Joy B. Redman, MS, CGC, encounters clinician misunderstanding related to ordering rather than reporting. “I spend a lot of time talking to doctors who order CF sequencing rather than screening,” says Redman, who is a clinical genetics specialist at Quest Diagnostics/Nichols Institute in San Juan Capistrano, Calif., and who represented the National Society of Genetic Counselors at the workshop. One responsibility of Redman and the other genetic counselors at Quest Diagnostics is to ensure appropriate test ordering. “I call about every CF sequencing request,” Redman says. “We get lots of sequencing tests ordered by test code that obstetricians didn’t mean to order.” Sequencing is much more expensive and takes six weeks, while the 23-mutation screening panel takes five days. Sometimes a physician from a CF clinic really meant to order sequencing. When she tells the physicians there is a 90 percent chance to detect a mutation with the screening panel, she says, “Most are okay with that.”
Once in a while the client will insist on sequencing. This happened with
a physician who was the mother of a CF patient. “She said, ’I want the
best test,’” Redman says. Whether sequencing is the best initial test
is debatable. “Whenever you do a sequence there is a chance to see a mutation
that has not been reported,” Redman says. “How do you interpret that—as
a disease mutation or a benign polymorphism?” Using sequencing in place
of screening is especially problematic. But Redman points out that doing
sequencing after a negative screening panel, in a person whose partner
screened positive, for instance, is not recommended as routine practice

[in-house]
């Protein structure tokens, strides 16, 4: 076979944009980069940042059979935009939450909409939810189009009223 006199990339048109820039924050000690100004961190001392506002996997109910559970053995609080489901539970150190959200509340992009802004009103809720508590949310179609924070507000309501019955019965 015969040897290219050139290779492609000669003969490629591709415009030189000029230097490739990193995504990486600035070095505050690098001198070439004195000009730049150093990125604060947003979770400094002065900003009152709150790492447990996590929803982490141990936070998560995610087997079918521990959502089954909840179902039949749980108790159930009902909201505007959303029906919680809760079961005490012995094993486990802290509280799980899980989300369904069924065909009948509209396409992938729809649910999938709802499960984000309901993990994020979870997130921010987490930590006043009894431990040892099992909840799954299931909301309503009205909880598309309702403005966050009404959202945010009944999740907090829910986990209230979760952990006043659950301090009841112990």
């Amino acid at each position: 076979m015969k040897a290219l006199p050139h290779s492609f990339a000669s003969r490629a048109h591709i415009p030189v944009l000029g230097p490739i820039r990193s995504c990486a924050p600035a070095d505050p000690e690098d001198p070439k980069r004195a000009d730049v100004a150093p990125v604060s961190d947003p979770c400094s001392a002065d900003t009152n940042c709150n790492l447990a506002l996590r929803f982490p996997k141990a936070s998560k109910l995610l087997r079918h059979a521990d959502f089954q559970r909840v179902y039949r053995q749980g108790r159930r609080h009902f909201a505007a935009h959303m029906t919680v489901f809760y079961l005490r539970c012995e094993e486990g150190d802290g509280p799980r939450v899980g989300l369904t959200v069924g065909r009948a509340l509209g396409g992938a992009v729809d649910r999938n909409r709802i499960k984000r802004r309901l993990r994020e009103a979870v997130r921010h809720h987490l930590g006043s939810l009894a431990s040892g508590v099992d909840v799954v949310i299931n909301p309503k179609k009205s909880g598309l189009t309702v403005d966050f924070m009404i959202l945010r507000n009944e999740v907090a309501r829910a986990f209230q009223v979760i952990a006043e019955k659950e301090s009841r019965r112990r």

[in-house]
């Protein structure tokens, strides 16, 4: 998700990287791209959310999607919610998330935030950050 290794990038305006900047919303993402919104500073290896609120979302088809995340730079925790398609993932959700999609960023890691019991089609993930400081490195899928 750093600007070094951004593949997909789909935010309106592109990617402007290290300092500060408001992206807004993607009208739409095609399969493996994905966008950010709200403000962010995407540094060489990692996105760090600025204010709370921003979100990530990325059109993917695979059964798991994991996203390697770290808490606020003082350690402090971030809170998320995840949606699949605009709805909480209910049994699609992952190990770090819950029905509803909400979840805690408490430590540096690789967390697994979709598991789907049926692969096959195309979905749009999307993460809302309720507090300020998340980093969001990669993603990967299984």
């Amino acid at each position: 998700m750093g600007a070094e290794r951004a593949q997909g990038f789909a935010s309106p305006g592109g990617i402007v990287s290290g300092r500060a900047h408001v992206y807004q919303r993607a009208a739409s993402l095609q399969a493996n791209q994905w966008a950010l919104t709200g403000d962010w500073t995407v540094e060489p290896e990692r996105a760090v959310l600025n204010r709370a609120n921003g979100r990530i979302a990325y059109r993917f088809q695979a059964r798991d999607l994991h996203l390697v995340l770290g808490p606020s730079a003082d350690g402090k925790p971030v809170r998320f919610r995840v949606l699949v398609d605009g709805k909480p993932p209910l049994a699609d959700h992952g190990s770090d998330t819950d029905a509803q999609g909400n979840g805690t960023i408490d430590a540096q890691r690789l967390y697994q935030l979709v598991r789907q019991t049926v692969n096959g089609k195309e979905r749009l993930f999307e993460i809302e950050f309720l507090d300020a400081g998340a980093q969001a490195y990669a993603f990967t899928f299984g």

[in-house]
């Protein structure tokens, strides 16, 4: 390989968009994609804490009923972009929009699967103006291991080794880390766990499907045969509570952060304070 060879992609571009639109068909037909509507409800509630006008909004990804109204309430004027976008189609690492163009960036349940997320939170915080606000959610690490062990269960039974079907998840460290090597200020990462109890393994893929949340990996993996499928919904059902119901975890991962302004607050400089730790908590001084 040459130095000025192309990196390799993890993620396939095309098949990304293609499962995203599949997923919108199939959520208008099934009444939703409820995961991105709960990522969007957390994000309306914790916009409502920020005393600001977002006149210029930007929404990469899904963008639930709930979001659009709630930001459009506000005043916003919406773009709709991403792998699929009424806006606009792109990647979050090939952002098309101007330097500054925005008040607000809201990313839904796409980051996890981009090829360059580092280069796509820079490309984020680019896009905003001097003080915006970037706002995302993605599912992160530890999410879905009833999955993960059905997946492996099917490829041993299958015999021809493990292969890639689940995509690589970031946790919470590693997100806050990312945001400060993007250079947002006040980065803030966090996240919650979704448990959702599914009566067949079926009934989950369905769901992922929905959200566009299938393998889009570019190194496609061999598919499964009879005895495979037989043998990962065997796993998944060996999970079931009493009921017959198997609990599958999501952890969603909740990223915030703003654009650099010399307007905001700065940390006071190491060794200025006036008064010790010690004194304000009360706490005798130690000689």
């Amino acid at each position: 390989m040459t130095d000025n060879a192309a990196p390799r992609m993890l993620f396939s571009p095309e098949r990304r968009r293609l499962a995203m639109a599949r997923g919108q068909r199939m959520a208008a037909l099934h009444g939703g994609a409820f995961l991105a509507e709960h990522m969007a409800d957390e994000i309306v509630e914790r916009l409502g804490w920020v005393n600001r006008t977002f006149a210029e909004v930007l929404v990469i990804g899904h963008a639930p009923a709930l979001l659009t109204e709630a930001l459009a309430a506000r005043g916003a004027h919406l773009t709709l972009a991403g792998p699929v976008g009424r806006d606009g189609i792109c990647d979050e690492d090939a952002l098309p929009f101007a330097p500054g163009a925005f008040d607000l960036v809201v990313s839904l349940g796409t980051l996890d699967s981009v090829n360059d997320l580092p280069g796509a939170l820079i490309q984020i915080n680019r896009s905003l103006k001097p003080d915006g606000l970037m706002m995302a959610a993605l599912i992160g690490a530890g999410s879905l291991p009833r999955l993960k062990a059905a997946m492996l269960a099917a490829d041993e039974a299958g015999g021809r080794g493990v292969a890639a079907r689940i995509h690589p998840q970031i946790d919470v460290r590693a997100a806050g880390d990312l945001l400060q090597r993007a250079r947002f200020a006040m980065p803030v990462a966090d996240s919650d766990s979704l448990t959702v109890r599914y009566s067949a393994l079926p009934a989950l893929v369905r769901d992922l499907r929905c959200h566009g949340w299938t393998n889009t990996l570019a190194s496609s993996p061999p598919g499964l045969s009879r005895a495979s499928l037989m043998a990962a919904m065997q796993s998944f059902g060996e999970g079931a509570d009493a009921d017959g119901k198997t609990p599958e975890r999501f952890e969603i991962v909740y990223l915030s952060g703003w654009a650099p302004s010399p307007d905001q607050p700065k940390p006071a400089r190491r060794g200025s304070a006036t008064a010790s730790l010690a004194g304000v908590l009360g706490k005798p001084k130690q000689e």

in the American College of Medical Genetics’ guideline (Grody W, et al.
Genet Med. 2001;3:149-154).
It’s bad enough that many physicians don’t have medical genetic expertise. What’s worse is the possibility that, in the private practice setting, it may not even be a physician who orders the tests and reviews results and reports them to patients. A pilot survey of 84 OB-GYN practices in New York City that was presented at the workshop revealed that in many practices nonmedical personnel were responsible for filling out genetic test requisition forms (44 percent), reviewing genetic test results (59 percent), and reporting results to the patient (86 percent).
“Personally I wasn’t surprised by these findings,” says Margaret McGovern, MD, professor of human genetics and pediatrics and co-director of the molecular diagnostics laboratory in the Department of Human Genetics at Mount Sinai School of Medicine, New York, who conducted the survey. “In a busy OB-GYN practice it’s not at all surprising that secretaries are filling out paperwork.” However, Dr. McGovern notes, genetic test requisitions are more detailed than typical tests. “Similarly,” she says, “when you get a result back, there is a distinct possibility that a secretary may not understand the subtleties of the report. So this may be the way they run their offices, but genetic testing may pose some problems.”
A second part of the study was for the physicians to indicate on a scale from one to five how well they were satisfied with statements in reports. Almost all scores were less than three, which one workshop participant called “appallingly low.” Such scores are typically four or five. “In general, they didn’t like more complicated reports,” Dr. McGovern says. Reports that contained more numbers or technical terminology (that is, Bayesian calculation) got lower scores. “Clinicians want a simple report,” Dr. McGovern concludes. “I understand why laboratory directors put all this information in reports,” she says. “I also understand why clinicians don’t want it or find it not helpful.”
One solution might be what Dr. Lyon calls multi-level reporting, with a simplified interpretation for the clinician and complex underlying data provided for genetic counselors and laboratory directors in case additional testing is needed. “In our situation, it was very important to have the original results,” she says.